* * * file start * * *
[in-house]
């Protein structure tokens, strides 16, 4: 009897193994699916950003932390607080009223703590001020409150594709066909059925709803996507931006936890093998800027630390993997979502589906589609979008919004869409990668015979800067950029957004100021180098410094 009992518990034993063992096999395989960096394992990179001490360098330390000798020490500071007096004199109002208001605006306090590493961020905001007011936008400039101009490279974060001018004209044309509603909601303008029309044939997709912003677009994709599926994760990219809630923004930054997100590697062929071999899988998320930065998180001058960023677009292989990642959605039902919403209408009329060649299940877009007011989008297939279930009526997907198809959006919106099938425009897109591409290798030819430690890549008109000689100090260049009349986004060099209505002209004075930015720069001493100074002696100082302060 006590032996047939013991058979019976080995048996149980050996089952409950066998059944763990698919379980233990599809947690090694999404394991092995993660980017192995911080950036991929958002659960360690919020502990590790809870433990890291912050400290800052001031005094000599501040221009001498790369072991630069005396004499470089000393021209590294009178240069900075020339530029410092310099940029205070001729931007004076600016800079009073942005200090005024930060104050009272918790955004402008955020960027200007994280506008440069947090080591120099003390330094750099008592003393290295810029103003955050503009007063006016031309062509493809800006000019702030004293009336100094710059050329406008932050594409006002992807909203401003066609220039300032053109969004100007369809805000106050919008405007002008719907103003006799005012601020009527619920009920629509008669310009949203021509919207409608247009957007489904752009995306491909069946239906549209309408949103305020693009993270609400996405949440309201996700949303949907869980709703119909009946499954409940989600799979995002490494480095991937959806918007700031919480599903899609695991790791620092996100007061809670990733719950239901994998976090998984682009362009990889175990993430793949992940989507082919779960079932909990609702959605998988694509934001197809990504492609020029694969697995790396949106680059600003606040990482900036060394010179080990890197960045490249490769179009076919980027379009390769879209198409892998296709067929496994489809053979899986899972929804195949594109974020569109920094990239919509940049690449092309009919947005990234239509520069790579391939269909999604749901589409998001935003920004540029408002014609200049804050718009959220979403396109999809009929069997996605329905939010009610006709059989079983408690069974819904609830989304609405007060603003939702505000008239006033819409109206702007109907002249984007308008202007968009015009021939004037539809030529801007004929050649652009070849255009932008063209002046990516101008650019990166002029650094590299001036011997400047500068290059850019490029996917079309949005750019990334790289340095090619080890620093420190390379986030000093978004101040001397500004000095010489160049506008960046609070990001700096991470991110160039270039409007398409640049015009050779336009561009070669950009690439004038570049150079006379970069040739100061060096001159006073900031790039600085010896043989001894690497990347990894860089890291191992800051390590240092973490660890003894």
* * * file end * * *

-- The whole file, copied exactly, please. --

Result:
[in-house]
């Protein structure tokens, strides 16, 4: 009897193994699916950003932390607080009223703590001020409150594709066909059925709803996507931006936890093998800027630390993997979502589906589609979008919004869409990668015979800067950029957004100021180098410094 009992518990034993063992096999395989960096394992990179001490360098330390000798020490500071007096004199109002208001605006306090590493961020905001007011936008400039101009490279974060001018004209044309509603909601303008029309044939997709912003677009994709599926994760990219809630923004930054997100590697062929071999899988998320930065998180001058960023677009292989990642959605039902919403209408009329060649299940877009007011989008297939279930009526997907198809959006919106099938425009897109591409290798030819430690890549008109000689100090260049009349986004060099209505002209004075930015720069001493100074002696100082302060 006590032996047939013991058979019976080995048996149980050996089952409950066998059944763990698919379980233990599809947690090694999404394991092995993660980017192995911080950036991929958002659960360690919020502990590790809870433990890291912050400290800052001031005094000599501040221009001498790369072991630069005396004499470089000393021209590294009178240069900075020339530029410092310099940029205070001729931007004076600016800079009073942005200090005024930060104050009272918790955004402008955020960027200007994280506008440069947090080591120099003390330094750099008592003393290295810029103003955050503009007063006016031309062509493809800006000019702030004293009336100094710059050329406008932050594409006002992807909203401003066609220039300032053109969004100007369809805000106050919008405007002008719907103003006799005012601020009527619920009920629509008669310009949203021509919207409608247009957007489904752009995306491909069946239906549209309408949103305020693009993270609400996405949440309201996700949303949907869980709703119909009946499954409940989600799979995002490494480095991937959806918007700031919480599903899609695991790791620092996100007061809670990733719950239901994998976090998984682009362009990889175990993430793949992940989507082919779960079932909990609702959605998988694509934001197809990504492609020029694969697995790396949106680059600003606040990482900036060394010179080990890197960045490249490769179009076919980027379009390769879209198409892998296709067929496994489809053979899986899972929804195949594109974020569109920094990239919509940049690449092309009919947005990234239509520069790579391939269909999604749901589409998001935003920004540029408002014609200049804050718009959220979403396109999809009929069997996605329905939010009610006709059989079983408690069974819904609830989304609405007060603003939702505000008239006033819409109206702007109907002249984007308008202007968009015009021939004037539809030529801007004929050649652009070849255009932008063209002046990516101008650019990166002029650094590299001036011997400047500068290059850019490029996917079309949005750019990334790289340095090619080890620093420190390379986030000093978004101040001397500004000095010489160049506008960046609070990001700096991470991110160039270039409007398409640049015009050779336009561009070669950009690439004038570049150079006379970069040739100061060096001159006073900031790039600085010896043989001894690497990347990894860089890291191992800051390590240092973490660890003894």